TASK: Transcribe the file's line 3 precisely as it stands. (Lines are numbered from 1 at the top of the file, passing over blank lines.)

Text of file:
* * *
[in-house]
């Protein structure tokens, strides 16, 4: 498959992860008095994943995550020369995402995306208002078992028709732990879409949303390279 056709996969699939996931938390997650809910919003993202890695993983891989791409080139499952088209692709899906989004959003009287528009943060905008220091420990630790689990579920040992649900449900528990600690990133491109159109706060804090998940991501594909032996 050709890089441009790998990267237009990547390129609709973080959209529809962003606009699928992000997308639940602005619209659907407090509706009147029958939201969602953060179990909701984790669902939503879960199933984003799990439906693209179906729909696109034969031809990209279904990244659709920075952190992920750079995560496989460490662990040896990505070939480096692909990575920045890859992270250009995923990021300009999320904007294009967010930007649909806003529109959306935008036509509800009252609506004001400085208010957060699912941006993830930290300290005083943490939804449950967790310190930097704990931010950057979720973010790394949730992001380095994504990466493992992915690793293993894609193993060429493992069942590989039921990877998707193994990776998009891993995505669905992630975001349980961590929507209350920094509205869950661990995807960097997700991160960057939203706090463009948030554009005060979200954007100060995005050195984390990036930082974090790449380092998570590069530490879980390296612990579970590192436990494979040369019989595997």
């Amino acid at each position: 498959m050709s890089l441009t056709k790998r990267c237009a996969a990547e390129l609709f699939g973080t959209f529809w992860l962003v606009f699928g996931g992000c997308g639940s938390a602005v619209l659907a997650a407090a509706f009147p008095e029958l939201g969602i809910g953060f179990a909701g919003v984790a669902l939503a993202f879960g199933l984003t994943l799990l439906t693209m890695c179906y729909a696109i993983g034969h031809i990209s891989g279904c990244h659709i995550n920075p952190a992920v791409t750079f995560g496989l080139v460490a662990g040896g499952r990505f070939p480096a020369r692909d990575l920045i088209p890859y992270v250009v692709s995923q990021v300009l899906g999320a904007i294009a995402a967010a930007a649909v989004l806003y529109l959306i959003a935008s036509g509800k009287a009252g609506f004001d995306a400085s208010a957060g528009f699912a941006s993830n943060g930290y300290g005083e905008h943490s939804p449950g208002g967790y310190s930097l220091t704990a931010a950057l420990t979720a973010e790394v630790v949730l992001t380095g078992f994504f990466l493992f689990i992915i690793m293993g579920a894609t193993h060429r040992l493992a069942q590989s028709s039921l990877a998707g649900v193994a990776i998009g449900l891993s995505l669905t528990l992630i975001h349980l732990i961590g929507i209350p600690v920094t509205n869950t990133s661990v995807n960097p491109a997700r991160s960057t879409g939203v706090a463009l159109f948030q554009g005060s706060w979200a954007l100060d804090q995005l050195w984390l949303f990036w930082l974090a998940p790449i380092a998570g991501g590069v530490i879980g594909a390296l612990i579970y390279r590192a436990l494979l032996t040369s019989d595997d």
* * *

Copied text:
């Amino acid at each position: 498959m050709s890089l441009t056709k790998r990267c237009a996969a990547e390129l609709f699939g973080t959209f529809w992860l962003v606009f699928g996931g992000c997308g639940s938390a602005v619209l659907a997650a407090a509706f009147p008095e029958l939201g969602i809910g953060f179990a909701g919003v984790a669902l939503a993202f879960g199933l984003t994943l799990l439906t693209m890695c179906y729909a696109i993983g034969h031809i990209s891989g279904c990244h659709i995550n920075p952190a992920v791409t750079f995560g496989l080139v460490a662990g040896g499952r990505f070939p480096a020369r692909d990575l920045i088209p890859y992270v250009v692709s995923q990021v300009l899906g999320a904007i294009a995402a967010a930007a649909v989004l806003y529109l959306i959003a935008s036509g509800k009287a009252g609506f004001d995306a400085s208010a957060g528009f699912a941006s993830n943060g930290y300290g005083e905008h943490s939804p449950g208002g967790y310190s930097l220091t704990a931010a950057l420990t979720a973010e790394v630790v949730l992001t380095g078992f994504f990466l493992f689990i992915i690793m293993g579920a894609t193993h060429r040992l493992a069942q590989s028709s039921l990877a998707g649900v193994a990776i998009g449900l891993s995505l669905t528990l992630i975001h349980l732990i961590g929507i209350p600690v920094t509205n869950t990133s661990v995807n960097p491109a997700r991160s960057t879409g939203v706090a463009l159109f948030q554009g005060s706060w979200a954007l100060d804090q995005l050195w984390l949303f990036w930082l974090a998940p790449i380092a998570g991501g590069v530490i879980g594909a390296l612990i579970y390279r590192a436990l494979l032996t040369s019989d595997d």